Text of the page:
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Visits to Israel by thirteen German life guards and seven Israeli life guards to Germany - to share Israeli lifesaving techniques on Mediterranean beaches with German colleagues, afforded an apt opportunity to repay Germany in kind for the strategic edge provided by three $1.3 B state-of-the-art submarines Germany will be building for Israel over the next decade.

            The German lifeguards were equally impressed by the capabilities of an Israeli-designed sea-going vessel: the hasake (pronounced CHAH-sah-kah).

            Conceived in the 1930s, the hasake is still used by Israeli lifeguards to quickly reach and transport a drowning swimmer back to terra firma. A cross between an inner tube, a kayak and a flat Arab fishing skiff, the hollow one-man ‘float’ was originally made of wood, then fiberglass (and even solid Styrofoam). It’s shaped like a ‘surfboard on steroids’ – longer, wider, and thicker - and is more stable. The hasake is navigated using a ‘stretched’ kayak paddle. 

            Tel Aviv mayor Ron Huldai decided to gift Germany two of the city’s hasakot to improve the Germans’ strategic edge on Baltic beaches… (Yediot) Photo credit: Wikipedia commons

 Want one, too? Check out Beersheva-born New Jersey entrepreneur Shlomo “Sol” Lazarovitz’s ‘standup paddleboards’ under the Hasaki label. $1,500 each...paddle not included.   



How is Israel responding to UNESCO’s declaration of the Temple Mount a Muslim world heritage site…with no ties to the Jews?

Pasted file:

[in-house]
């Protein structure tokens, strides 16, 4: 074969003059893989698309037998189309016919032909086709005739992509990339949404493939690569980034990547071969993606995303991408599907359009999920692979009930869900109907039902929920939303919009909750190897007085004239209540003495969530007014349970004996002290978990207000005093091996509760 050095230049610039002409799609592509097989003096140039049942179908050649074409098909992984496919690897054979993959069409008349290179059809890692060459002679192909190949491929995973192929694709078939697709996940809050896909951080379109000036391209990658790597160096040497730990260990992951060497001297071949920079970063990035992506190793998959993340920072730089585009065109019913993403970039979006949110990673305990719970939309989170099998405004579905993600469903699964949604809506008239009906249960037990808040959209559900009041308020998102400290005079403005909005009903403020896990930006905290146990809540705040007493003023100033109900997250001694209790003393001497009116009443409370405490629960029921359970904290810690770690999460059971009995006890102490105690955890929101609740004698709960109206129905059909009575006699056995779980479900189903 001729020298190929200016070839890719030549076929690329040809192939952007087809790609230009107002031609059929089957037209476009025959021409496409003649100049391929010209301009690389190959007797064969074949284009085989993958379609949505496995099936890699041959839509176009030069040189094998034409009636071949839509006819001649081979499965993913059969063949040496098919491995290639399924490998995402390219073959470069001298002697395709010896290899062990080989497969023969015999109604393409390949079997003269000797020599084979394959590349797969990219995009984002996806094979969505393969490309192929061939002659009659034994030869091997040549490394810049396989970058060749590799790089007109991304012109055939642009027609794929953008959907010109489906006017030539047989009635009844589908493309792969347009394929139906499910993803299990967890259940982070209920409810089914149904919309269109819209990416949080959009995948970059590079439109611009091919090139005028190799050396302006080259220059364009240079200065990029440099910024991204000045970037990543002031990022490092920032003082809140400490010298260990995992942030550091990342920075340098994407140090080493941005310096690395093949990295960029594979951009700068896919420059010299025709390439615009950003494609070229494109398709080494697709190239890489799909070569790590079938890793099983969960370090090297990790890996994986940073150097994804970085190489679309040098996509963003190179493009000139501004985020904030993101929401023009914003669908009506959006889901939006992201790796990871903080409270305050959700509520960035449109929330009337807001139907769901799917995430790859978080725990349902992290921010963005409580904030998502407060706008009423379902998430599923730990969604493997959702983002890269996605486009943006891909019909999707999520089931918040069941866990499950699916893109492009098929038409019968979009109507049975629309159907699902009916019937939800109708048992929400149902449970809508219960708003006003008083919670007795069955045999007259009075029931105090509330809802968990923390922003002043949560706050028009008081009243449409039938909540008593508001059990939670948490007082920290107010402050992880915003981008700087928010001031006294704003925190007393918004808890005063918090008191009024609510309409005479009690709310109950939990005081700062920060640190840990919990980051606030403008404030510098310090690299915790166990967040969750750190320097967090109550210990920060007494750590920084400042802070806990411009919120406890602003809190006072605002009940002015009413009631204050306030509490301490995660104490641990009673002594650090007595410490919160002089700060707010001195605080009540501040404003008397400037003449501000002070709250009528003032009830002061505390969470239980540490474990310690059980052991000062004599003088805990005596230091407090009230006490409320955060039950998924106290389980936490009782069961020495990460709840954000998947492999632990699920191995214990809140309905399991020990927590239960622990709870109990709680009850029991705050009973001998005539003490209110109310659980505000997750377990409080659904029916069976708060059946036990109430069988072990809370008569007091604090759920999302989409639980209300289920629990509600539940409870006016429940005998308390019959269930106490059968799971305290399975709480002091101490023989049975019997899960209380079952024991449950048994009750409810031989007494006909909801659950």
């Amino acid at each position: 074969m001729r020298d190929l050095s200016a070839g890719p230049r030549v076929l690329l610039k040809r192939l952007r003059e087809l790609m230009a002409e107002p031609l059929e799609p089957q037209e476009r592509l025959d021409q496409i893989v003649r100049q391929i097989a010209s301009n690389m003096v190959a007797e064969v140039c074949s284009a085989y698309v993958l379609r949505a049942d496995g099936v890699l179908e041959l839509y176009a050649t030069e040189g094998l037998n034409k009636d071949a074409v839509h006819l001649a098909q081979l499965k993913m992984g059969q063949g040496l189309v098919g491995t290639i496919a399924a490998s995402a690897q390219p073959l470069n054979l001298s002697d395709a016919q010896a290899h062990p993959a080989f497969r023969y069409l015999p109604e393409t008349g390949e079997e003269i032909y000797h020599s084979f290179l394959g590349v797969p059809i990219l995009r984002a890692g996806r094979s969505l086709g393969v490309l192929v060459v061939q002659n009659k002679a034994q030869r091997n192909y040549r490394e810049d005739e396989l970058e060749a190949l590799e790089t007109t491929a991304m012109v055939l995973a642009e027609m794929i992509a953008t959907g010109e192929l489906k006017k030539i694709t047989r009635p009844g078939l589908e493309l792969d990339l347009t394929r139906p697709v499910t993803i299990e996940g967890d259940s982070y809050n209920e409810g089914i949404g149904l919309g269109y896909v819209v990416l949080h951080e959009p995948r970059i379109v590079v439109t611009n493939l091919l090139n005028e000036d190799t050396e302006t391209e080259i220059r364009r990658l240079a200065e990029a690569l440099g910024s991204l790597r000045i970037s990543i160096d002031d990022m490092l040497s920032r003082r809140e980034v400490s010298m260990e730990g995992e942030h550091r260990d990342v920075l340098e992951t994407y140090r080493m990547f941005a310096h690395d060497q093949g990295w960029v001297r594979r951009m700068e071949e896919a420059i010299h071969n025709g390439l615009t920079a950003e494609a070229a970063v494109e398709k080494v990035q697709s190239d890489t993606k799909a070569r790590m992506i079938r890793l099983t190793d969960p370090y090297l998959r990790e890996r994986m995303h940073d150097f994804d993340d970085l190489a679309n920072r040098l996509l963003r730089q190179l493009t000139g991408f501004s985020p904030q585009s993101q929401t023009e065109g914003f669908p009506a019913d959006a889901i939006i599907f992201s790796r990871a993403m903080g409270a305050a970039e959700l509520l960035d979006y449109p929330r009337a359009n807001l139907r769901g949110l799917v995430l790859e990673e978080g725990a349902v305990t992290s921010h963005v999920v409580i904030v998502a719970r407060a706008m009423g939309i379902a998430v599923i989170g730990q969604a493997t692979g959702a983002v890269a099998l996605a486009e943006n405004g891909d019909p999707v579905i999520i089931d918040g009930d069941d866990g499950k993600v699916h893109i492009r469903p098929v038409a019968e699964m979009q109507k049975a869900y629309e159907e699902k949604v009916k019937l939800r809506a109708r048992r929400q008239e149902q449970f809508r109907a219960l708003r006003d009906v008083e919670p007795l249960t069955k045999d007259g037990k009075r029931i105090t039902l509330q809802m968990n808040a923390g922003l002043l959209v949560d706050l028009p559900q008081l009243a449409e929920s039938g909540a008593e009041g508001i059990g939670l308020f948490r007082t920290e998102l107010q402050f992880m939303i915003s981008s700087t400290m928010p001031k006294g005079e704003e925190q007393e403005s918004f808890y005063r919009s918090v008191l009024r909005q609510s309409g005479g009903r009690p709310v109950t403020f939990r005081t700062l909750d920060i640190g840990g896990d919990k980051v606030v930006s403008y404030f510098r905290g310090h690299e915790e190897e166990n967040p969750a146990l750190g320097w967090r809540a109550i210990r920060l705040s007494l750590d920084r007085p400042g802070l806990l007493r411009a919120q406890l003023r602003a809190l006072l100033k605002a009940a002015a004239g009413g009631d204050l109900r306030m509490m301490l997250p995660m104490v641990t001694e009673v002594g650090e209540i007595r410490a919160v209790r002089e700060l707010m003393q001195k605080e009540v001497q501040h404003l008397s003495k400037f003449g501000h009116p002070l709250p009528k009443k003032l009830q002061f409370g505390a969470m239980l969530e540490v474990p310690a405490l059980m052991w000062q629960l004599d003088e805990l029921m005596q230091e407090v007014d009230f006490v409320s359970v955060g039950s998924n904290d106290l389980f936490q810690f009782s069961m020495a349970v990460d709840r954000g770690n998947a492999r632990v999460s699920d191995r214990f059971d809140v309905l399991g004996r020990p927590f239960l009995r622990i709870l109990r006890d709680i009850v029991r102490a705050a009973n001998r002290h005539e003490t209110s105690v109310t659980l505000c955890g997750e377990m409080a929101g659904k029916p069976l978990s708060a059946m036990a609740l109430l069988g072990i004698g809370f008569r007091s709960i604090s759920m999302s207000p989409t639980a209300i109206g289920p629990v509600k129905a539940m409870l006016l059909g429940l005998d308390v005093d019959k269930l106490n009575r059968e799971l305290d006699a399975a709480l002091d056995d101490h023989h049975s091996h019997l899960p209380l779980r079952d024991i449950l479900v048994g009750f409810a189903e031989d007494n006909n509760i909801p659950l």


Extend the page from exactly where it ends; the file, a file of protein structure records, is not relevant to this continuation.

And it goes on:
Prime Minister Bibi Natanyahu ordered a 45,000 NIS ($11,842) replica of the relief that adorns the Arch of Titus in Rome which depicts Roman soldiers carrying away the seven-branch menorah (candelabra) and other spoils from the Temple Mount after the destruction of the Second Temple in 70 CE. The replica is being presented to the director-general of UNESCO Irina Bokova as a present and will be displayed permanently in UNESCO headquarters in Paris with explanations in English, Hebrew, French and Arabic.

            “The objective historical record was carved in stone by non-Jewish rulers 600 years before the appearance of Islam in the world,” said Israel’s ambassador to the UN Carmel Shama HaCohen evenly. (Yediot) Photo credit: The Arch of Titus menorah, and a 7-branch menorah motif in the mosaic floor of the ancient Ma’on synagogue in the western Negev, Antiquities Authority.    



Four Palestinians were detained at Border Control at the Allenby Bridge over the Jordan with strange kind of contraband. The four had no less than 100 wild goldfinches (chuchiot, in Hebrew) hidden under their clothing.

            The stressed-out birds – some dead, the survivors on the verge of suffocating, were fed and watered and given a brief period to catch their breath before the Israeli veterinarian on duty sent the stowaways back to Jordan.

            Israeli officials hinted the four offenders might be changed with cruelty to animals, as well as attempted smuggling and possession of protected species. Two more would-be ‘importers’ were caught the same week with 24 goldfinches in their pants which Israeli officials released into the wild on the spot. (1075 FMI, Nana10, Haaretz) Photo credit: Ministry of Agriculture